5. It will further complicate the tax system

Osborne has made much of his commitment to simplifying the tax system, but this proposal will create a new layer of complexity. To summarise, it will introduce a transferable allowance restricted to a third of married couples, capped at £1,000 and tapered away from higher-rate taxpayers. As the IFS points out, "Simpler ways to provide support to low- to middle income married couples would include introducing a married couples’ ‘premium’ into working tax credit and pension credit."

David Cameron and his wife Samantha during their holiday on May 26, 2013 in Ibiza, Spain. Photograph: Getty Images.

George Eaton is political editor of the New Statesman.

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Why Prince Charles and Princess Anne are both wrong on GM foods

The latest tiff between toffs gives plenty of food for thought.

I don’t have siblings, so I was weirdly curious as a kid about friends who did, especially when they argued (which was often). One thing I noticed was the importance of superlatives: of being the best child, the most right, and the first to have been wronged. And it turns out things are no different for the Royals.

You might think selective breeding would be a subject on which Prince Charles and Princess Anne would share common ground, but when it comes to genetically modified crops they have very different opinions.

According to Princess Anne, the UK should ditch its concerns about GM and give the technology the green light. In an interview to be broadcast on Radio 4’s Farming Today, she said would be keen to raise both modified crops and livestock on her own land.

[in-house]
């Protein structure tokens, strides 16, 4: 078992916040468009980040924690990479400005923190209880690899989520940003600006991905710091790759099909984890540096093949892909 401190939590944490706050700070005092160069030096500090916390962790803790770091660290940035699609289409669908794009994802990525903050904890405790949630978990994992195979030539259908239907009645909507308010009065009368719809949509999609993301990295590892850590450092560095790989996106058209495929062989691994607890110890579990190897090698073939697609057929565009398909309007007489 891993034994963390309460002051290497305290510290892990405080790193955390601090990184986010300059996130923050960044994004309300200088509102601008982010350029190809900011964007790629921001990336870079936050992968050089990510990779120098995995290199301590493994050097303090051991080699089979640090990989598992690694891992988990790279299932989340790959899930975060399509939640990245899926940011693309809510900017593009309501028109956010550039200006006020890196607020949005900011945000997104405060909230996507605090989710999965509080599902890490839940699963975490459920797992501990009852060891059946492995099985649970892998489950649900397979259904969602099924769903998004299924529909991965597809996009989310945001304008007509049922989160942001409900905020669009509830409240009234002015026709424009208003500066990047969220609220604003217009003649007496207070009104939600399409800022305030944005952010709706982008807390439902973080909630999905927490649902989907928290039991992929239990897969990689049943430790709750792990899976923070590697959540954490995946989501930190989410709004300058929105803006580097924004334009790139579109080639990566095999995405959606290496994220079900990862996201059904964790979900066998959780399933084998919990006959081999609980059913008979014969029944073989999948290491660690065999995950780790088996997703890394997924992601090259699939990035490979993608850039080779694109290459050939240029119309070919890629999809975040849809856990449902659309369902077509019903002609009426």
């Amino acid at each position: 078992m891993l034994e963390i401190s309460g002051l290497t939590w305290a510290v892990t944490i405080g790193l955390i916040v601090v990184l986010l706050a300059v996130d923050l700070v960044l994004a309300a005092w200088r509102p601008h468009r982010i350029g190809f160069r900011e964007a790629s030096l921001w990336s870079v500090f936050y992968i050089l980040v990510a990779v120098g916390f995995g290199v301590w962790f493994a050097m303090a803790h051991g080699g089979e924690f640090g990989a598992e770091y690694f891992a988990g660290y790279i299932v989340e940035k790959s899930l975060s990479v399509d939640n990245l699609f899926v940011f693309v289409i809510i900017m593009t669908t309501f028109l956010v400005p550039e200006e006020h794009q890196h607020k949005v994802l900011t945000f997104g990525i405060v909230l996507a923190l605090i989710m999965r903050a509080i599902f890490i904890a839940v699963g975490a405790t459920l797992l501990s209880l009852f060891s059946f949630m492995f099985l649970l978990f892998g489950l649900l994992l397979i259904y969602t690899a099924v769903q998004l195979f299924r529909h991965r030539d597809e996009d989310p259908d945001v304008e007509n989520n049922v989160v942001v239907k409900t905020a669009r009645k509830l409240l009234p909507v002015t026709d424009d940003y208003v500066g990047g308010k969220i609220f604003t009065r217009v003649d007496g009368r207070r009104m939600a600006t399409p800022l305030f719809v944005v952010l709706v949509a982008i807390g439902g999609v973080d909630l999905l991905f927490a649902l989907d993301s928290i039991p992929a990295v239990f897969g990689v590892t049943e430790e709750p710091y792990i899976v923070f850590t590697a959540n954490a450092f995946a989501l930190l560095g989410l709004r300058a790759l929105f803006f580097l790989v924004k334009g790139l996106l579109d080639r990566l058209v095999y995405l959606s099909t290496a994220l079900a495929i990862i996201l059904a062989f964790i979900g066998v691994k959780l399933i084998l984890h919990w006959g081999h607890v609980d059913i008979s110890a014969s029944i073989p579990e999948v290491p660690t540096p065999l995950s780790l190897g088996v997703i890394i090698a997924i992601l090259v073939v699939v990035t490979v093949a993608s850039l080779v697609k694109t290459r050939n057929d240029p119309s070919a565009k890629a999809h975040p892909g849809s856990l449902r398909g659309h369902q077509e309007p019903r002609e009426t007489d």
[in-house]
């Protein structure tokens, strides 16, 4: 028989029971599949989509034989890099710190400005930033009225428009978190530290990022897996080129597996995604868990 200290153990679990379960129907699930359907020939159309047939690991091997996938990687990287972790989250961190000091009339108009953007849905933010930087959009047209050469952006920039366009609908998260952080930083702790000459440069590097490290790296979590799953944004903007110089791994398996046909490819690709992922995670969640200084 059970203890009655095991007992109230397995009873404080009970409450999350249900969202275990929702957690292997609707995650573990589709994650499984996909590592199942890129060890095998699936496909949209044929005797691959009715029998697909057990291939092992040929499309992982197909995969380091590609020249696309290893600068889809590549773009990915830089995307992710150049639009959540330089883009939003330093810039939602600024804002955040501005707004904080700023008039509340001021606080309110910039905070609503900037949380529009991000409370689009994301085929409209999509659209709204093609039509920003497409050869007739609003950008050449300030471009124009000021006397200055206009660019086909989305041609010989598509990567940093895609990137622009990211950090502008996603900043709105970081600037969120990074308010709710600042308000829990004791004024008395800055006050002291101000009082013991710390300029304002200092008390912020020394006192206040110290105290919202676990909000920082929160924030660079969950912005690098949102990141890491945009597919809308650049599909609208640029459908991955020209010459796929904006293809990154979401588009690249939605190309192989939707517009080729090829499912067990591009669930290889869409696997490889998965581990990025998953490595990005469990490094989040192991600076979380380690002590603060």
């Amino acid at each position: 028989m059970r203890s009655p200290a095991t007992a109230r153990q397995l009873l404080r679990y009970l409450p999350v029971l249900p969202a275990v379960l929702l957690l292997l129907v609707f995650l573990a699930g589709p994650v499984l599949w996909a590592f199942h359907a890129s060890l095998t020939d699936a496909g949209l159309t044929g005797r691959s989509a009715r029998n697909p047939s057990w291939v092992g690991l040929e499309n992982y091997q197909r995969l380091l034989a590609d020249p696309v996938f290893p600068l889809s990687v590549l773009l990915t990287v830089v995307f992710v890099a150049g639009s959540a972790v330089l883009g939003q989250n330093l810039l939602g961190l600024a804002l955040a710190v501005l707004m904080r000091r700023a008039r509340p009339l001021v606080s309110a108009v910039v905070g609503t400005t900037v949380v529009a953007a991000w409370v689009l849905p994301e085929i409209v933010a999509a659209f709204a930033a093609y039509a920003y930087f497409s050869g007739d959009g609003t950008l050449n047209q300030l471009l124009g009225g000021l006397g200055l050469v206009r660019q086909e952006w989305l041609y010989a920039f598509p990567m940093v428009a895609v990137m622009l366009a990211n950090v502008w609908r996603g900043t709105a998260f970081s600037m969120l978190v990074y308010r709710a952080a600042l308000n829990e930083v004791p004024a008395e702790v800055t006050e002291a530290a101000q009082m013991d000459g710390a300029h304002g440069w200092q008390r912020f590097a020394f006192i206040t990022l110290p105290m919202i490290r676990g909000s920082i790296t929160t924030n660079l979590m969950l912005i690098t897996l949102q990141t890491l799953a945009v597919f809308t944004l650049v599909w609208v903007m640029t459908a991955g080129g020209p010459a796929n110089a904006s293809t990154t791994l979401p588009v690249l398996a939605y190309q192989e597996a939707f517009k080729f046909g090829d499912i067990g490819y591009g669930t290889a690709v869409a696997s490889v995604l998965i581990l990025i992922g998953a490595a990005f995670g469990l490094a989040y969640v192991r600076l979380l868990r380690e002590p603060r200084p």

“Most of us would argue we have been genetically modifying food since man started to be agrarian,” she said (rallying the old first-is-best argument to her cause). She also argued that the practice can help reduce the price of our food and improve the lives of animals - and “suspects” that there are not many downsides.

Unfortunately for Princess Anne, her Royal “us” does not include her brother Charles, who thinks that GM is The Worst.

In 2008, he warned that genetically engineered food “will be guaranteed to cause the biggest disaster environmentally of all time.”  Supporting such a path would risk handing control of our food-chain to giant corporations, he warned -  leading to “absolute disaster” and “unmentionable awfulness” and “the absolute destruction of everything”.

Normally such a spat could be written off as a toff-tiff. But with Brexit looming, a change to our present ban on growing GM crops commercially looks ever more likely.

In this light, the need to swap rhetoric for reason is urgent. And the most useful anti-GM argument might instead be that offered by the United Nations’ cold, hard data on crop yields.

Analysis by the New York Times shows that, in comparison to Europe, the United States and Canada have “gained no discernible advantages” from their use of GM (in terms of food per acre). Not only this, but herbicide use in the US has increased rather than fallen.

In sum: let's swap superlatives and speculation for sense.

India Bourke is an environment writer and editorial assistant at the New Statesman.